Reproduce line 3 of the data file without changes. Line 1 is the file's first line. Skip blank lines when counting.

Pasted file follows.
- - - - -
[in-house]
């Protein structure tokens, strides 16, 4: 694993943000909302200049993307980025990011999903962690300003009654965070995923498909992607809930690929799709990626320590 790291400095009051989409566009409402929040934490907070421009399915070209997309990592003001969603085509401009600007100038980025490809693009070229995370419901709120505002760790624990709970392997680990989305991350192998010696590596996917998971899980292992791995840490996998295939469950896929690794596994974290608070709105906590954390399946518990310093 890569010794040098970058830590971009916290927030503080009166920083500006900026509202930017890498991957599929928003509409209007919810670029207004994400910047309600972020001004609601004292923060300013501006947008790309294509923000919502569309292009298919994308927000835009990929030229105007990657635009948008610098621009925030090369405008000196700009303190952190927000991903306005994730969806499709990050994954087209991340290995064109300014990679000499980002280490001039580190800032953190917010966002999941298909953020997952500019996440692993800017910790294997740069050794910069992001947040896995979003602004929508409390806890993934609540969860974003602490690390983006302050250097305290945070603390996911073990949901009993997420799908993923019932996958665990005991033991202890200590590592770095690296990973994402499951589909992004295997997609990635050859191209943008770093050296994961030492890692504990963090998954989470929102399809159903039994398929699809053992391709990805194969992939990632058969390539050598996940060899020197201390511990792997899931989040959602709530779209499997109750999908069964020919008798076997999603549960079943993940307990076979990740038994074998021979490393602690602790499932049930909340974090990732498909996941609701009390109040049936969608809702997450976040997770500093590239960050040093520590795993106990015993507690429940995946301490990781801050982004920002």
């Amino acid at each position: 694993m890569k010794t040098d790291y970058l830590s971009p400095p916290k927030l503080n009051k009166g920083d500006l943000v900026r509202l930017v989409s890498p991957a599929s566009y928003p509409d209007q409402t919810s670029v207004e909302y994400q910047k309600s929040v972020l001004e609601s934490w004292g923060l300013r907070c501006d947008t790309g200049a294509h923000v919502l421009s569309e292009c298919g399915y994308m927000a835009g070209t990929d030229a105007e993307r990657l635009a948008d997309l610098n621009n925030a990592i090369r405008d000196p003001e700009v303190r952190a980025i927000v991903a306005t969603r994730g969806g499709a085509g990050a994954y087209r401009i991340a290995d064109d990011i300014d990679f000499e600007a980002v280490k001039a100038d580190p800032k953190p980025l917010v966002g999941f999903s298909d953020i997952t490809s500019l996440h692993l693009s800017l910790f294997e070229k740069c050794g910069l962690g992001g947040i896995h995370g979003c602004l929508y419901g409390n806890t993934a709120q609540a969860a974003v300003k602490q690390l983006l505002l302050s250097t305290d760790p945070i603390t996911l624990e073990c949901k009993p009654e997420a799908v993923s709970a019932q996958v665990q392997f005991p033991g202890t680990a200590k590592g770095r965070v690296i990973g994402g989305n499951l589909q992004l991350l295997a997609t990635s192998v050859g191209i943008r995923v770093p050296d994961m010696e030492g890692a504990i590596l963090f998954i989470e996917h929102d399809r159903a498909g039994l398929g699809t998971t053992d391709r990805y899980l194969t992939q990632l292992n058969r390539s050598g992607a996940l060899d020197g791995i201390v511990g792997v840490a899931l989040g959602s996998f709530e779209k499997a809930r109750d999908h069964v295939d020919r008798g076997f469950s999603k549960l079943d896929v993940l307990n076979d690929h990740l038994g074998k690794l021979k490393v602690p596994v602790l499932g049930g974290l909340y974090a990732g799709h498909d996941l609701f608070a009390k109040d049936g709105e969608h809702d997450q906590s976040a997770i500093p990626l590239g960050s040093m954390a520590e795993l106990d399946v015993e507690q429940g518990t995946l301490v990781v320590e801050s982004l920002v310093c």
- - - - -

């Amino acid at each position: 694993m890569k010794t040098d790291y970058l830590s971009p400095p916290k927030l503080n009051k009166g920083d500006l943000v900026r509202l930017v989409s890498p991957a599929s566009y928003p509409d209007q409402t919810s670029v207004e909302y994400q910047k309600s929040v972020l001004e609601s934490w004292g923060l300013r907070c501006d947008t790309g200049a294509h923000v919502l421009s569309e292009c298919g399915y994308m927000a835009g070209t990929d030229a105007e993307r990657l635009a948008d997309l610098n621009n925030a990592i090369r405008d000196p003001e700009v303190r952190a980025i927000v991903a306005t969603r994730g969806g499709a085509g990050a994954y087209r401009i991340a290995d064109d990011i300014d990679f000499e600007a980002v280490k001039a100038d580190p800032k953190p980025l917010v966002g999941f999903s298909d953020i997952t490809s500019l996440h692993l693009s800017l910790f294997e070229k740069c050794g910069l962690g992001g947040i896995h995370g979003c602004l929508y419901g409390n806890t993934a709120q609540a969860a974003v300003k602490q690390l983006l505002l302050s250097t305290d760790p945070i603390t996911l624990e073990c949901k009993p009654e997420a799908v993923s709970a019932q996958v665990q392997f005991p033991g202890t680990a200590k590592g770095r965070v690296i990973g994402g989305n499951l589909q992004l991350l295997a997609t990635s192998v050859g191209i943008r995923v770093p050296d994961m010696e030492g890692a504990i590596l963090f998954i989470e996917h929102d399809r159903a498909g039994l398929g699809t998971t053992d391709r990805y899980l194969t992939q990632l292992n058969r390539s050598g992607a996940l060899d020197g791995i201390v511990g792997v840490a899931l989040g959602s996998f709530e779209k499997a809930r109750d999908h069964v295939d020919r008798g076997f469950s999603k549960l079943d896929v993940l307990n076979d690929h990740l038994g074998k690794l021979k490393v602690p596994v602790l499932g049930g974290l909340y974090a990732g799709h498909d996941l609701f608070a009390k109040d049936g709105e969608h809702d997450q906590s976040a997770i500093p990626l590239g960050s040093m954390a520590e795993l106990d399946v015993e507690q429940g518990t995946l301490v990781v320590e801050s982004l920002v310093c």